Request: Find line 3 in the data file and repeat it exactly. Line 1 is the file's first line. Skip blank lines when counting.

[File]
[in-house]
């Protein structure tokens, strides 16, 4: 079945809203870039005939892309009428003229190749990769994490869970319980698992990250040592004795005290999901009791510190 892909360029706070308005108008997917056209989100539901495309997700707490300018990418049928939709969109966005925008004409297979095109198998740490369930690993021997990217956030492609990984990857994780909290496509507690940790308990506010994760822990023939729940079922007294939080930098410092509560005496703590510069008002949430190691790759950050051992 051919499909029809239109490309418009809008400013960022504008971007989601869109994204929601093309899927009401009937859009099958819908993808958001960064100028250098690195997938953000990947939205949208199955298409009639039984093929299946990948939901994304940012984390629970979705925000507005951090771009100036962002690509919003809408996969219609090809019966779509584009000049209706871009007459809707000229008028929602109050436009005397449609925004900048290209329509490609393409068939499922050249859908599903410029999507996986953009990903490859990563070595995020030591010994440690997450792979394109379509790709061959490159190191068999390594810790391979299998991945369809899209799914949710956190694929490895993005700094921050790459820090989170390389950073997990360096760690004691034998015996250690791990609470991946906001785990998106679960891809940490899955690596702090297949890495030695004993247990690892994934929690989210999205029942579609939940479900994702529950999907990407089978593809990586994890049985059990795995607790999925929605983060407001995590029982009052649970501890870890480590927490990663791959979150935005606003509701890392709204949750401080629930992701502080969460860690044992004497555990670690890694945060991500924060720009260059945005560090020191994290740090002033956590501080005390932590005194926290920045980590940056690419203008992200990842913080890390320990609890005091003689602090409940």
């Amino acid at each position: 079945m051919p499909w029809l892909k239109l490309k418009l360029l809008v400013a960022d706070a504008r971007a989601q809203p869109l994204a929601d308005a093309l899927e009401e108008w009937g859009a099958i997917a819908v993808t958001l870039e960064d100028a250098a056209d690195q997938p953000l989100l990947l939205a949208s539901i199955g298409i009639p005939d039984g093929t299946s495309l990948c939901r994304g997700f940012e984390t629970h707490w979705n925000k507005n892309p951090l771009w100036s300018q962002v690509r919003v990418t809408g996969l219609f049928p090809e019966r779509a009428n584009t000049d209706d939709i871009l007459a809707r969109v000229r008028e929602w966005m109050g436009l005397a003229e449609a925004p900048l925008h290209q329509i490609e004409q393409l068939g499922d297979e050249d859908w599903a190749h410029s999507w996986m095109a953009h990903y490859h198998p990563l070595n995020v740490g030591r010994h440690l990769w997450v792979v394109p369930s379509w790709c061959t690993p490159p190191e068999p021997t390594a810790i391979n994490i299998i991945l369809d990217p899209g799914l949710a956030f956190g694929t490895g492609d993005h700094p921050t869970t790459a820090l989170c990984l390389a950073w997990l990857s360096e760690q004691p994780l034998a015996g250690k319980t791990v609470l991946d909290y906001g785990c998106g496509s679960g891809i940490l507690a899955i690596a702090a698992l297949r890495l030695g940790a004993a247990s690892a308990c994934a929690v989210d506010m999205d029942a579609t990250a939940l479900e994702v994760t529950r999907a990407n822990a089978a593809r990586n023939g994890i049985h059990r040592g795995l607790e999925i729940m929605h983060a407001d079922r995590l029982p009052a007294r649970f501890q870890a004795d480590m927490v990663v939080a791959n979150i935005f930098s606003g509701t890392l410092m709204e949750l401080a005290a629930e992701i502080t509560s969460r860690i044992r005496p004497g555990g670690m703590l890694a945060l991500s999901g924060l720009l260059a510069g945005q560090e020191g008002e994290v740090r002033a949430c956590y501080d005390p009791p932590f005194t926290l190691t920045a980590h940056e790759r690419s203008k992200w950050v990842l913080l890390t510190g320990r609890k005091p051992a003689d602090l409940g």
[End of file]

């Amino acid at each position: 079945m051919p499909w029809l892909k239109l490309k418009l360029l809008v400013a960022d706070a504008r971007a989601q809203p869109l994204a929601d308005a093309l899927e009401e108008w009937g859009a099958i997917a819908v993808t958001l870039e960064d100028a250098a056209d690195q997938p953000l989100l990947l939205a949208s539901i199955g298409i009639p005939d039984g093929t299946s495309l990948c939901r994304g997700f940012e984390t629970h707490w979705n925000k507005n892309p951090l771009w100036s300018q962002v690509r919003v990418t809408g996969l219609f049928p090809e019966r779509a009428n584009t000049d209706d939709i871009l007459a809707r969109v000229r008028e929602w966005m109050g436009l005397a003229e449609a925004p900048l925008h290209q329509i490609e004409q393409l068939g499922d297979e050249d859908w599903a190749h410029s999507w996986m095109a953009h990903y490859h198998p990563l070595n995020v740490g030591r010994h440690l990769w997450v792979v394109p369930s379509w790709c061959t690993p490159p190191e068999p021997t390594a810790i391979n994490i299998i991945l369809d990217p899209g799914l949710a956030f956190g694929t490895g492609d993005h700094p921050t869970t790459a820090l989170c990984l390389a950073w997990l990857s360096e760690q004691p994780l034998a015996g250690k319980t791990v609470l991946d909290y906001g785990c998106g496509s679960g891809i940490l507690a899955i690596a702090a698992l297949r890495l030695g940790a004993a247990s690892a308990c994934a929690v989210d506010m999205d029942a579609t990250a939940l479900e994702v994760t529950r999907a990407n822990a089978a593809r990586n023939g994890i049985h059990r040592g795995l607790e999925i729940m929605h983060a407001d079922r995590l029982p009052a007294r649970f501890q870890a004795d480590m927490v990663v939080a791959n979150i935005f930098s606003g509701t890392l410092m709204e949750l401080a005290a629930e992701i502080t509560s969460r860690i044992r005496p004497g555990g670690m703590l890694a945060l991500s999901g924060l720009l260059a510069g945005q560090e020191g008002e994290v740090r002033a949430c956590y501080d005390p009791p932590f005194t926290l190691t920045a980590h940056e790759r690419s203008k992200w950050v990842l913080l890390t510190g320990r609890k005091p051992a003689d602090l409940g």